Examines the use of interorganizational networking as a way for traditionally bureaucratic organizations to become more innovative. Cites examples of networking from manufacturing and the service sector to illustrate the adaptability and flexibility of this form of organization. Examines the pros and cons, thus revealing that networking is a viable option for contemporary organizations, forced by increased competition, changing market conditions, and rapid technological advances, to restructure in an attempt to meet the challenges posed by a rapidly changing external environment. Recognizes the importance of thinking about organizing from an open systems perspective. Concludes that networking is appropriate for a variety of organizations and may be modified to meet individual circumstances. Networking can be achieved locally, nationally, or internationally. Networking also can serve as a transitional stage to help organizations to become leaner, more innovative and responsive in order to meet today′s organizational challenge to change.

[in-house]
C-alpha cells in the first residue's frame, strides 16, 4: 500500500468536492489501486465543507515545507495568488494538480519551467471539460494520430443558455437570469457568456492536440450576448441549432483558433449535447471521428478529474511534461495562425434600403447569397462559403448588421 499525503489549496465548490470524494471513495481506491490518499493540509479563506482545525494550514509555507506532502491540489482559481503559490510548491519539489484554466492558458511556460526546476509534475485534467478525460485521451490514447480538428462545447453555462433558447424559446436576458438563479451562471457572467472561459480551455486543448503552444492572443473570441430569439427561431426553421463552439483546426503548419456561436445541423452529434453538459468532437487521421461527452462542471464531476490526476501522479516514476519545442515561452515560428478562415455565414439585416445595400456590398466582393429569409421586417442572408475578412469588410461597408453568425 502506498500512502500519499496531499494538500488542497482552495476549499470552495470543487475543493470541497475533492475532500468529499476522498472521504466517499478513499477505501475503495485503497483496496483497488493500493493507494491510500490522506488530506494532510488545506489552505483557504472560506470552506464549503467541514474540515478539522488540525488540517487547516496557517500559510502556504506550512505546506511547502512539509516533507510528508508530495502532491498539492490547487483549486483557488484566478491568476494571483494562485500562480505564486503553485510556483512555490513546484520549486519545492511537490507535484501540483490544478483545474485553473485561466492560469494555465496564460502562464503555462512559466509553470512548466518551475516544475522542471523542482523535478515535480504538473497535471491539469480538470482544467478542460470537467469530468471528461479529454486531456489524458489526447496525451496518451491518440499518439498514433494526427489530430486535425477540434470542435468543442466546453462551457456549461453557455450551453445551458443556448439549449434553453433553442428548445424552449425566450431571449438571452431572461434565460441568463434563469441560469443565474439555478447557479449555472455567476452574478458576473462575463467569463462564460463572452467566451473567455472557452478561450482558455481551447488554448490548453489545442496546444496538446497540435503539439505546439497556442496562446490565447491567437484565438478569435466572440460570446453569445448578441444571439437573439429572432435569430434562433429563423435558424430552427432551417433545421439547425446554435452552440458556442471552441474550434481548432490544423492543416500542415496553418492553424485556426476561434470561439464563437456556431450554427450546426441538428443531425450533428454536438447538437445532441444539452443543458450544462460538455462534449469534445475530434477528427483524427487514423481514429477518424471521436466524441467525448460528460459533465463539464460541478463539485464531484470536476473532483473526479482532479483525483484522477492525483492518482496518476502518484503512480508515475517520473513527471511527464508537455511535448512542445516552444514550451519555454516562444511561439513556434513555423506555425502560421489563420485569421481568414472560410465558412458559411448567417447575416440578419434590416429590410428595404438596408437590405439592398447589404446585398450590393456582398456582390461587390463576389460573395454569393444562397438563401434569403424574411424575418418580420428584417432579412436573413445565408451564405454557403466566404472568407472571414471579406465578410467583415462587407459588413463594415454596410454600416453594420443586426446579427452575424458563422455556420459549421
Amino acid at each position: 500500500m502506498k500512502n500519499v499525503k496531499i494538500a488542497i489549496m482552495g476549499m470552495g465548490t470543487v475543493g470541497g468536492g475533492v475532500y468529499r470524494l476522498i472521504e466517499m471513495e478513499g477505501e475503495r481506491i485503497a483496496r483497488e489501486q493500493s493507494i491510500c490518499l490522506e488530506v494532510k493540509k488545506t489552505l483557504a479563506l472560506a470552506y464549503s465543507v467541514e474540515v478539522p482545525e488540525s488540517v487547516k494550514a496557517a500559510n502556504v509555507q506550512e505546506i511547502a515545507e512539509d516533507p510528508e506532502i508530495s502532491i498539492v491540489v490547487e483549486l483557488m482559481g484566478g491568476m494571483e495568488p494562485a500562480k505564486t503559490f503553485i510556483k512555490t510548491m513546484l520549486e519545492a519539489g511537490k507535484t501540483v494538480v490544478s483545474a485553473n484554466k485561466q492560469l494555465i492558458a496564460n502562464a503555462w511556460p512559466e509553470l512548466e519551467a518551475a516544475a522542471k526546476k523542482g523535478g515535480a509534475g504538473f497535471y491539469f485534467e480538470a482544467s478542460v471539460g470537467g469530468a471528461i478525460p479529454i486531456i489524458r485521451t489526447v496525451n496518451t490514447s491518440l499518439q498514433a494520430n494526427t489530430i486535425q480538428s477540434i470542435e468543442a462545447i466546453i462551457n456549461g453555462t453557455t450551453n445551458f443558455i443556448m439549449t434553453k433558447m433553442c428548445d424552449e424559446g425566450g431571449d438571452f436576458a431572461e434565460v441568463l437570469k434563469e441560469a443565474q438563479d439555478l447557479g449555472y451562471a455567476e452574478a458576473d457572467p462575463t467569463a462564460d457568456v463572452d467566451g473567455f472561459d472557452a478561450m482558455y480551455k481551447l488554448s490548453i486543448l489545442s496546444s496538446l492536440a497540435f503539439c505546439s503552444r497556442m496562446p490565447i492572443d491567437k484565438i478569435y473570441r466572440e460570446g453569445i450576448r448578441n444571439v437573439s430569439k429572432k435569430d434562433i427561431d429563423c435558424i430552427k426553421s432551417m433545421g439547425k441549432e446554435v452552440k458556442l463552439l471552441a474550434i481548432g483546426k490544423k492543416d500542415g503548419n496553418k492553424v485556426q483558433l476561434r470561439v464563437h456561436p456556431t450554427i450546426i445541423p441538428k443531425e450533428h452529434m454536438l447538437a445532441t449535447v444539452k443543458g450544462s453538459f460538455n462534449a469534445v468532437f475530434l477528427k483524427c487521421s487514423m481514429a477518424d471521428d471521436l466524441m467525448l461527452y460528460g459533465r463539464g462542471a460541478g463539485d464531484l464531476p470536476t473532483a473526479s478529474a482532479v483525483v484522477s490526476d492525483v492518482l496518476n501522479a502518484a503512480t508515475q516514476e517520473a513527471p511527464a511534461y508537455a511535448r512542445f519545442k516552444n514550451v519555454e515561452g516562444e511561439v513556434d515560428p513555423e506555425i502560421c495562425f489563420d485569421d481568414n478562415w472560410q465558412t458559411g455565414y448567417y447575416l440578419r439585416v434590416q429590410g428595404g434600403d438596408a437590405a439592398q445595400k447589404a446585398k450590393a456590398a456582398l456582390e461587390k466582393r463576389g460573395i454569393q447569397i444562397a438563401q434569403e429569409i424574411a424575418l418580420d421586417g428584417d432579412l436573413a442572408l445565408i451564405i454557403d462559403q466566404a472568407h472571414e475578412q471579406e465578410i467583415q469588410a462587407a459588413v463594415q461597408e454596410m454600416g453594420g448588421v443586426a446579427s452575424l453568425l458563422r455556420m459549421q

CitationDownload as .RIS
MCB UP Ltd
Copyright © 1993, MCB UP Limited